Stephen Hawking may have found the answer to the black hole information paradox, a problem that has plagued physicists for the past 40 years. Black holes are so massive that even light cannot escape their gravitational pull if it gets too close. Not only does this mean that black holes are invisible, but it also hints at the possibility of an irretrievable destruction of information and thus a violation of one of the central tenets of scientific theory.
Hawking’s latest paper, written with colleagues Malcolm Perry and Andrew Strominger, proposes a solution to this problem by suggesting that as particles fall into a black hole, photons (subatomic light packets)and gravitons (gravitational energy packets) strip the particles of information and store it on the boundary.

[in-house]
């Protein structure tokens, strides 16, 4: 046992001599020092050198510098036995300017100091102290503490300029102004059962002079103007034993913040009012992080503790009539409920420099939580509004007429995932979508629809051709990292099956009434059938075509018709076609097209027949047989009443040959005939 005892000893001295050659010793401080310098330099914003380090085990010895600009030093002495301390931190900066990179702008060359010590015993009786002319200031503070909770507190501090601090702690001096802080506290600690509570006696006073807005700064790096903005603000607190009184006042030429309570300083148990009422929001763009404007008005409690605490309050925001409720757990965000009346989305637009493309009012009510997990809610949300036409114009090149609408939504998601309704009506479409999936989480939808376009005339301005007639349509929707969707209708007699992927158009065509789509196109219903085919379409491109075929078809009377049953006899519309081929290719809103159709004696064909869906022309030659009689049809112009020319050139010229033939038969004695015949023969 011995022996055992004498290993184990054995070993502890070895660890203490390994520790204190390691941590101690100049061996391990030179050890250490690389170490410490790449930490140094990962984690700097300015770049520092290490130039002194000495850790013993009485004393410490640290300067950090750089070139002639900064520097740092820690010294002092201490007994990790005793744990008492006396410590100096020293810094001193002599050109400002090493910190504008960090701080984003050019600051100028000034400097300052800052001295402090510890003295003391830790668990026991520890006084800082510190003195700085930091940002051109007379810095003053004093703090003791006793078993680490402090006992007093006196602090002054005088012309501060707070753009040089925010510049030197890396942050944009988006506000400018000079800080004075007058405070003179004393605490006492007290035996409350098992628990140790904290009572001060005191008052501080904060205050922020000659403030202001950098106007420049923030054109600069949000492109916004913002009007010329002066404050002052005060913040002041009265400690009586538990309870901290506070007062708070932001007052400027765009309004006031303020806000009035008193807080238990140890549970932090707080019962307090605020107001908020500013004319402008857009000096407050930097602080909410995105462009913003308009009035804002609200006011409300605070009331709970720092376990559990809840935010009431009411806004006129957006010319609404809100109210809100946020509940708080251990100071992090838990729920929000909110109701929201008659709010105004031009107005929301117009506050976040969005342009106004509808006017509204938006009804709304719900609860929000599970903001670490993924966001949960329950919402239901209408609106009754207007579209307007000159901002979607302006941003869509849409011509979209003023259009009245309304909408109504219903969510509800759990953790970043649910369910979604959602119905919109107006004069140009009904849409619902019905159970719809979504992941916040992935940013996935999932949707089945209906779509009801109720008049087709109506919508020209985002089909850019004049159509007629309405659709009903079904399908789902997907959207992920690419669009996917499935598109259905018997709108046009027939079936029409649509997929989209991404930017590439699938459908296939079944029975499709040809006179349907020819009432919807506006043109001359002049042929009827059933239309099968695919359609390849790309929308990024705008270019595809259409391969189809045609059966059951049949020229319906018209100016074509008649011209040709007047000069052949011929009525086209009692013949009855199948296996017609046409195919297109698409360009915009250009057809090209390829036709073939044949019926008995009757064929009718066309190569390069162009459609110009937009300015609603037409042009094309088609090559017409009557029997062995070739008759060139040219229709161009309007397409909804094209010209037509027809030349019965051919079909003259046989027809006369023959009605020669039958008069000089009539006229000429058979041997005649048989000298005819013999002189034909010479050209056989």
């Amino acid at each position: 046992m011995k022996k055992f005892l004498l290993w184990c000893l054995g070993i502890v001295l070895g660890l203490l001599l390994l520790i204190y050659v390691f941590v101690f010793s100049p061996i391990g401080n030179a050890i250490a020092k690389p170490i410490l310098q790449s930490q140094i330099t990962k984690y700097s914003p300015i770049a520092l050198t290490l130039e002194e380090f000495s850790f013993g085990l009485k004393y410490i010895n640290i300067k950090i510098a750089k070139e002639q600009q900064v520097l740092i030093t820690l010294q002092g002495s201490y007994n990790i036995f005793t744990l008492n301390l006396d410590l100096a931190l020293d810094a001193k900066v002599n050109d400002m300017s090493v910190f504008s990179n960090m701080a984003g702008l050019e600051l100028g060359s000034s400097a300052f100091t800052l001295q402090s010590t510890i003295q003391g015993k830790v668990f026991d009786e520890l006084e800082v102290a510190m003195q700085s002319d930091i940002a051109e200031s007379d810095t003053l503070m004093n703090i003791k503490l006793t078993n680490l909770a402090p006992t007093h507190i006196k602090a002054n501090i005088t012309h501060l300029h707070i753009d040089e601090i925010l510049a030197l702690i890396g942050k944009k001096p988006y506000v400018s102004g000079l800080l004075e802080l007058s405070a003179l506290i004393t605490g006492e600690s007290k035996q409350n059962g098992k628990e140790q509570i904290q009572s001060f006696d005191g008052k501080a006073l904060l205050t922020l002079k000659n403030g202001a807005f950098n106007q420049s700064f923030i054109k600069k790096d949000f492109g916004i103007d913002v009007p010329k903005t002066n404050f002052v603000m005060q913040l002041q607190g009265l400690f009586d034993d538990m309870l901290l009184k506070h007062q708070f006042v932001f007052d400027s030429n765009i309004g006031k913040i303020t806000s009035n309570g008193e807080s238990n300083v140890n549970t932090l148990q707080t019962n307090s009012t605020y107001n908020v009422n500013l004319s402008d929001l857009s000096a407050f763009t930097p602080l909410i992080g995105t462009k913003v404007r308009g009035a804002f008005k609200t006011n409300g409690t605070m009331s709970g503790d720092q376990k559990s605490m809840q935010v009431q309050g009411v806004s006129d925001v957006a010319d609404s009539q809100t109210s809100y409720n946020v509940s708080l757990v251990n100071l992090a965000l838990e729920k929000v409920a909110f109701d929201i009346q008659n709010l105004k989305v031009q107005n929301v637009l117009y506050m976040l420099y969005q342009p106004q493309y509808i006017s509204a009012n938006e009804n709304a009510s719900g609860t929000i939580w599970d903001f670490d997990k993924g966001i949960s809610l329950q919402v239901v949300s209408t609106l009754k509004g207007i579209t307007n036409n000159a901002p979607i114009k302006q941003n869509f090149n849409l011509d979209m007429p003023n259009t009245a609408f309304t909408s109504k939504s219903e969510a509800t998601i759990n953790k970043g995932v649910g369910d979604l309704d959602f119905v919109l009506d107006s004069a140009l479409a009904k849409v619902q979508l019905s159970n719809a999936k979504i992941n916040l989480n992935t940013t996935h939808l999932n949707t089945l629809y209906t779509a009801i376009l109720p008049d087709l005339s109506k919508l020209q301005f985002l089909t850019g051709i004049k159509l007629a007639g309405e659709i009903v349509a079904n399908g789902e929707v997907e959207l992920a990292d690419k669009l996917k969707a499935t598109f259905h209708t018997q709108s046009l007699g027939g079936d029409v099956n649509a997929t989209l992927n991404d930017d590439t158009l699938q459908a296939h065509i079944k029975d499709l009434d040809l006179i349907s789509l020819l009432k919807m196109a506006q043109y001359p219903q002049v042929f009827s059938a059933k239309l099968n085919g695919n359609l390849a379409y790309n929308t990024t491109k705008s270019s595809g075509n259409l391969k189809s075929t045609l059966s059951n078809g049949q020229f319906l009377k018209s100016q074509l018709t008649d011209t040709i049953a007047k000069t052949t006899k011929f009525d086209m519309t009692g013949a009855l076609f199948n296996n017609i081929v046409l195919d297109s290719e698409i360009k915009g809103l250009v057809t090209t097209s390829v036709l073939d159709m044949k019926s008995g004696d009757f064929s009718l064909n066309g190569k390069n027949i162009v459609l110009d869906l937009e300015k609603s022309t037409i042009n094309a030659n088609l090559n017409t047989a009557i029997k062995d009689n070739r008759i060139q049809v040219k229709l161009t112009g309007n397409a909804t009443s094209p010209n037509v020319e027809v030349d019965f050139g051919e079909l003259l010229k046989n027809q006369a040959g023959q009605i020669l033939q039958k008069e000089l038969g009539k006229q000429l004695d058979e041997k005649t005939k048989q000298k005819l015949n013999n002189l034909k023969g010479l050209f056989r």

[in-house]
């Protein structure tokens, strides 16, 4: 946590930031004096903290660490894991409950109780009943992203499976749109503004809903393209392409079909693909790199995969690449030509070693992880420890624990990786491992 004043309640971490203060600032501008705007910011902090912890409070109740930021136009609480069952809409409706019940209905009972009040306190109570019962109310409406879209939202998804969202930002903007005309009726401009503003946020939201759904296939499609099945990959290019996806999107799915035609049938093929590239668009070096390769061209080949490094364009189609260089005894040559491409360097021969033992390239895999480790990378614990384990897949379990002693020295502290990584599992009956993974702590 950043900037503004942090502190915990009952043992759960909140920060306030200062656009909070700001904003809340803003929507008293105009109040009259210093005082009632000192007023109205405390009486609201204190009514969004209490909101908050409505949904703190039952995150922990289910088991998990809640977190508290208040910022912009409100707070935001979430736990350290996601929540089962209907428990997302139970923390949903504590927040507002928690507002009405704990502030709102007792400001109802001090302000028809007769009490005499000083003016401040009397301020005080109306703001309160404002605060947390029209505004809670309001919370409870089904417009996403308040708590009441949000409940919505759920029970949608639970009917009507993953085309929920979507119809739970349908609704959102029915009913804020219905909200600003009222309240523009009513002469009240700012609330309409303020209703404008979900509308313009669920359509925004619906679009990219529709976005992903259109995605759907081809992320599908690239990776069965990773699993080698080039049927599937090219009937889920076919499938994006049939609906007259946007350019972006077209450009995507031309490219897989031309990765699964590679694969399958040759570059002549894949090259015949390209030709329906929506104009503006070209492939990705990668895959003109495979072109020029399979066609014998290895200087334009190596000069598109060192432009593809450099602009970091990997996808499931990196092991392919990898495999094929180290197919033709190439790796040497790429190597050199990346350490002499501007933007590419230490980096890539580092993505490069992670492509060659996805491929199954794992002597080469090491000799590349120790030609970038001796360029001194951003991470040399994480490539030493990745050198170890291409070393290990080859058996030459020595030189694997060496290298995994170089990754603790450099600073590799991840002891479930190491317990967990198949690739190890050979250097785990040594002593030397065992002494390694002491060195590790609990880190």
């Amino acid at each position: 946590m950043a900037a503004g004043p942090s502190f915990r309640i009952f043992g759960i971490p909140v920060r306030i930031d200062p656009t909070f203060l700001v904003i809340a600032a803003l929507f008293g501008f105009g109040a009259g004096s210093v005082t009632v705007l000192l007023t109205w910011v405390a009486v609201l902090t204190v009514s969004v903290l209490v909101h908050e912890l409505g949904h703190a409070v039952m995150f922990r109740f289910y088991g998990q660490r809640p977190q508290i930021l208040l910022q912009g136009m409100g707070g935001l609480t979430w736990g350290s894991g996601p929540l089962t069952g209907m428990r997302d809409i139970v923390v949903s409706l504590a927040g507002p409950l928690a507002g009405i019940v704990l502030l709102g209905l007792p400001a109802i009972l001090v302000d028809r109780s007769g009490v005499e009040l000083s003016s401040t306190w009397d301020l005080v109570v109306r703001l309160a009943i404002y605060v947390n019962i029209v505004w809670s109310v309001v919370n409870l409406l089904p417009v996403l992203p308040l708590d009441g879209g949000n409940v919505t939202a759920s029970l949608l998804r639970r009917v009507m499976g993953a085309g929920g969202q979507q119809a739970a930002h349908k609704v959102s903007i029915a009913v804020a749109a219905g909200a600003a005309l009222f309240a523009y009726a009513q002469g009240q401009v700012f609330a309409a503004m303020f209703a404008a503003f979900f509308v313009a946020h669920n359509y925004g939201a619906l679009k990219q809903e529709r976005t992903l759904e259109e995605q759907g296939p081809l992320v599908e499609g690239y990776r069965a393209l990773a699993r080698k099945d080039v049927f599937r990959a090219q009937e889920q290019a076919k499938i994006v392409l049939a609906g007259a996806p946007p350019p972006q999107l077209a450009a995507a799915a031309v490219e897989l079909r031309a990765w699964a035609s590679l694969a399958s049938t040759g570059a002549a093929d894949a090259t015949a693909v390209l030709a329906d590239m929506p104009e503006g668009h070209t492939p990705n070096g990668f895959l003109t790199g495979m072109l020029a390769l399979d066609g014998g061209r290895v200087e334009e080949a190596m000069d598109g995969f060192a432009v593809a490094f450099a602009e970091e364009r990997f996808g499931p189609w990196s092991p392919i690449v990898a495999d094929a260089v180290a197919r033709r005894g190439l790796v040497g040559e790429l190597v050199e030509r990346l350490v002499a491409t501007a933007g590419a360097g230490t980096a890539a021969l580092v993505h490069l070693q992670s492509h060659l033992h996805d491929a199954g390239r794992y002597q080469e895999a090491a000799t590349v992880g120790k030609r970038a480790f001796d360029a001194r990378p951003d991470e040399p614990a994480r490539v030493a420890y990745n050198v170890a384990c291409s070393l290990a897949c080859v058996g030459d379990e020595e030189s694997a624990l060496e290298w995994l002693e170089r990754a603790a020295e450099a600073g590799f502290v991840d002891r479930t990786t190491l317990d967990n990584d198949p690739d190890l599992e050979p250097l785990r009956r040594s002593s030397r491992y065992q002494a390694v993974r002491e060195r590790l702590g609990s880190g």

However, Professor Hawking explained that “the information about in-going particles is returned, but in a chaotic and useless form… For all practical purposes the information is lost.”
Nevertheless, this information is stored on the event horizon in ‘soft hairs’: individual light rays that are frozen as space-time deformities while moving away from the black hole in a phenomenon referred to as ‘super-translation’. According to this theory, every time a particle falls into a black hole, it adds a new soft hair to the black hole in the form of these almost zero-energy photons and gravitons.
Black holes are some of the greatest mysteries humankind have encountered and, as the authors of the paper admit, “a complete description of the holographic plate and resolution of the information paradox remains an open challenge”. Their mystery is matched only by their potential: if Hawking’s new theory is correct, then black holes may not be eternal prisons, but there still exists the possibility that they form , admittedly, one-way passages to other universes.
Photo: National Geographic